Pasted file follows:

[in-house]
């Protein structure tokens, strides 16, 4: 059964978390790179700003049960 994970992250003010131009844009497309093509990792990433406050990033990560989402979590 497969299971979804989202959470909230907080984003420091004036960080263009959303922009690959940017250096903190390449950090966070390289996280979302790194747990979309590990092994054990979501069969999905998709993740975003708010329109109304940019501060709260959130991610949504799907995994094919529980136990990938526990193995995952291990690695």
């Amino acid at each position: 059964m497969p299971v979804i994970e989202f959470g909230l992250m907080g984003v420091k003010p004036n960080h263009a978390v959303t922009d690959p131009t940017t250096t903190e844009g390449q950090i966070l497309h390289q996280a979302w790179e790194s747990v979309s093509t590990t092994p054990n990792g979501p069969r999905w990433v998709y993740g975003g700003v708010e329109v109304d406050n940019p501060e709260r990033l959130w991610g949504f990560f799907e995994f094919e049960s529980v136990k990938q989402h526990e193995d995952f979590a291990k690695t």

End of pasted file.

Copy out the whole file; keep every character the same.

[in-house]
């Protein structure tokens, strides 16, 4: 059964978390790179700003049960 994970992250003010131009844009497309093509990792990433406050990033990560989402979590 497969299971979804989202959470909230907080984003420091004036960080263009959303922009690959940017250096903190390449950090966070390289996280979302790194747990979309590990092994054990979501069969999905998709993740975003708010329109109304940019501060709260959130991610949504799907995994094919529980136990990938526990193995995952291990690695």
């Amino acid at each position: 059964m497969p299971v979804i994970e989202f959470g909230l992250m907080g984003v420091k003010p004036n960080h263009a978390v959303t922009d690959p131009t940017t250096t903190e844009g390449q950090i966070l497309h390289q996280a979302w790179e790194s747990v979309s093509t590990t092994p054990n990792g979501p069969r999905w990433v998709y993740g975003g700003v708010e329109v109304d406050n940019p501060e709260r990033l959130w991610g949504f990560f799907e995994f094919e049960s529980v136990k990938q989402h526990e193995d995952f979590a291990k690695t």